Donald’s Dialectics: Making Sense of Trump’s Rhetoric-Fueled Success

“A FLAT, WITLESS, disgusting, revolting, ignorant charlatan, who, with unexampled impudence, kept scribbling insanity and nonsense that was trumpeted as immortal wisdom by his venal adherents and actually taken for that by dolts, which gave rise to such a complete chorus of admiration as had never been heard before.”

Momentarily wipe the Trump campaign from your mind. We’ll return to that shortly.

Contemporary aptness aside, the true subject of this quotation was German philosopher G.W.F. Hegel — not Donald Trump (nor any Drumpf ancestor). Arthur Schopenhauer penned the original insult; it was one of many on Hegel, whom he almost invariably lambasted as a “charlatan,” though historians consider the hostility to mostly be the result of jealousy towards Hegel’s professional success and popularity amongst students. Attacks on his intellect notwithstanding, Hegel’s theory on historical progress continues to have utility today.

Hegel thought a lot about history and its processes — as did his German colleagues — searching for an explanation of its underpinning and development. Hegel’s chief philosophical work on this question, Science of Logic, defined the unfolding of history largely in terms of an intellectual evolution according to which ideological forces emerge from one another through a three-part “dialectical” process: Being Nothing Becoming. A force exists. A radical force responds. The two clash. This “Aufheben,” or synthesis, is the stuff that composes history.

Hegel’s work arose from a time when philosophy and science were largely conjoined in academia. Though beginning to divorce during this era, it was not uncommon for philosophers to consider their academic pursuits as akin to science, producing results that, like the scientific process, would provide a dependable answer to the future’s mystery. Hegel’s theoretical work (and even more so, its progeny) sought to do this quite explicitly: the philosophy proposed a linear of conception history, with movement from point A to B. Its vintage and density aside – as well as the modern realization philosophy is quite distinct from science – the theory retains an analytic elegance and importance that shouldn’t be overlooked by contemporary thinkers.

But, back to present day, and across the Atlantic: Donald Trump’s presidential campaign is, to many, a bewildering success. Despite calls for a Muslim ban, a great wall of Mexico, and even contemplating support for America’s WWII Japanese internment camps, Trump has captured a spectacular, devout following.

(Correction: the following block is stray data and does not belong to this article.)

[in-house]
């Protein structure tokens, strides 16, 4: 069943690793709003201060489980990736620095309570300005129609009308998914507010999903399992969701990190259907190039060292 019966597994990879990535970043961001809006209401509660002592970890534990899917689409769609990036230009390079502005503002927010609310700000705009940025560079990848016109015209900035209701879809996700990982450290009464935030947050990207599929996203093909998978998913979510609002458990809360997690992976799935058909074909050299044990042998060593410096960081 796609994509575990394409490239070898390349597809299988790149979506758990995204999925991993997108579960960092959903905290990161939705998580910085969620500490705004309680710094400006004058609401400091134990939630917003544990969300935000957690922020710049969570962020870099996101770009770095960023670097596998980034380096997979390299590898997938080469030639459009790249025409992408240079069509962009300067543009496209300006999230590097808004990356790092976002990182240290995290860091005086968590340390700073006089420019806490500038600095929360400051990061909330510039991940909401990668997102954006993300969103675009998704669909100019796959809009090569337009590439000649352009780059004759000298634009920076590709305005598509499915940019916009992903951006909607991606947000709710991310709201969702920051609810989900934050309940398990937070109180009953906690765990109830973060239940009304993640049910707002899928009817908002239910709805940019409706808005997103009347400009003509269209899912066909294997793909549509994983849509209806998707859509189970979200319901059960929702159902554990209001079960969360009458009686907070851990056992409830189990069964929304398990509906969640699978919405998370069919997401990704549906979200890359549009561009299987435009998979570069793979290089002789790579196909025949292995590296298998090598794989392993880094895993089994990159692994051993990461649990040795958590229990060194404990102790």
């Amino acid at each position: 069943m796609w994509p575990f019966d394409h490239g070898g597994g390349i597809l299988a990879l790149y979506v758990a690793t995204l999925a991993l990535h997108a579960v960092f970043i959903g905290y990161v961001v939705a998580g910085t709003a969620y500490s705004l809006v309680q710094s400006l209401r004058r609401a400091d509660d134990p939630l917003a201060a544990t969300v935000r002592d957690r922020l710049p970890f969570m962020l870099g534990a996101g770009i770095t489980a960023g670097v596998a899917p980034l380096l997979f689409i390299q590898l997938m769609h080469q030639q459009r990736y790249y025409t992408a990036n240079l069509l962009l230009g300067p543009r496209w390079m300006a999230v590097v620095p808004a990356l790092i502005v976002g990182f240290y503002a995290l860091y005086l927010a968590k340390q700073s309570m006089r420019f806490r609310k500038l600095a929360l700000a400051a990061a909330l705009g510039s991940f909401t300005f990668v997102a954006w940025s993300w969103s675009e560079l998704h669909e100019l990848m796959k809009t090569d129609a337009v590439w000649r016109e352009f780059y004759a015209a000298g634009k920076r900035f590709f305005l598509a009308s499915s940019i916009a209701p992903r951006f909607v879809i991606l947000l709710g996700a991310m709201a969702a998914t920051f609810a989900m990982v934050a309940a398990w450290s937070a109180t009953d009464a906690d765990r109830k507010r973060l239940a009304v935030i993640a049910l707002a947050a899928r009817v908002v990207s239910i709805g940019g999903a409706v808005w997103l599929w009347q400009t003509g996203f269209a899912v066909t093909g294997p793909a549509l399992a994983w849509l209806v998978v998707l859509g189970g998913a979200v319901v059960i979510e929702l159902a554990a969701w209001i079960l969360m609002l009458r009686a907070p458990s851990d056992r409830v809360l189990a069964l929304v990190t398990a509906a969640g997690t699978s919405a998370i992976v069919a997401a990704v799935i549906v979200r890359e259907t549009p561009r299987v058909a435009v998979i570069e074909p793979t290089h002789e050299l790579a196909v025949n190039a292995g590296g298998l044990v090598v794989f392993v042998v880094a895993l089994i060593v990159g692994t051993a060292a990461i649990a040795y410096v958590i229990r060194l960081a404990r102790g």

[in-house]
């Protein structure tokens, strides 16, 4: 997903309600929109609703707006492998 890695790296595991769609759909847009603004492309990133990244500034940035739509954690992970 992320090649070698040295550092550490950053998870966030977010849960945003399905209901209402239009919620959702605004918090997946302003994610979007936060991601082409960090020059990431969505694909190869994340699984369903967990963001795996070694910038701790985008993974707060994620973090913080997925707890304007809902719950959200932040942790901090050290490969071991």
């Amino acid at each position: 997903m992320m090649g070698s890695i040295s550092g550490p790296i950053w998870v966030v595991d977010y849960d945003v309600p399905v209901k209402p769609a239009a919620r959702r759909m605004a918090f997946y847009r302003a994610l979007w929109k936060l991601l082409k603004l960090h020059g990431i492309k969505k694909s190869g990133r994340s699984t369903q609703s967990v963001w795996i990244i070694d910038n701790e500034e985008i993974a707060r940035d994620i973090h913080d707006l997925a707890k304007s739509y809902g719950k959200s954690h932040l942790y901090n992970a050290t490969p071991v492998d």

Trump’s success should not, however, be considered historically inexplicable: its runway was paved by a headless liberalism that has abandoned the self-applied critical theory formerly associated with the Left. Between the collegiate pursuit towards the elimination of the newly-coined “microaggression,” and a string of events that, by all appearances, are counterposed to free speech — including Yale students erupting into protest against a professor calling for freedom of expression, as well as a University of Missouri professor caught on film calling for the violent expulsion of reporters from “safe spaces” erected on public property — the strange and regressive political movement subordinating well-earned civil rights is palpable. It has placed historically liberal values, like free speech and political correctness, directly at odds with one another, with a heavy thumb on the scale towards the latter.

Prior to the election cycle, media coverage on the hypersensitive student movement was consistent and enduring. Though many on the Left critiqued the movement as an enemy of free speech, the right wing — such as Fox News’ Bill O’Reilly — seemed to share this objection.  While the entire political spectrum may have wondered if the movement was the product of coddling educational forums, the Right’s overarching response appeared to characterize the quixotic demand for absolute political correctness and sensitivity as proof that historical struggle for racial equality and social justice had not simply been achieved, but now ascended into absurdity, actively seeking out micro-injustices to rectify.

In that context, it should come as no surprise that the Trump campaign has experienced an explosive success. Trump’s bombast and xenophobia quench a right wing desire for unfiltered defiance, seeking to destroy that sensitive, crafted liberal lexicon constructed over decades past. In Hegelian terms, Trump represents the Nothing – that is to say, the radical rejection of preexisting political attitudes. On the other hand, one should not conclude that Trump’s campaign represents a sort of free speech battalion, calling in reinforcements for defense of the First Amendment. Indeed, Trump has failed to posture as an advocate of free speech, going so far as to speak to his supporters with a starry-eyed nostalgia for the days when unwelcome protesters from opposing parties would leave rallies “on a stretcher.”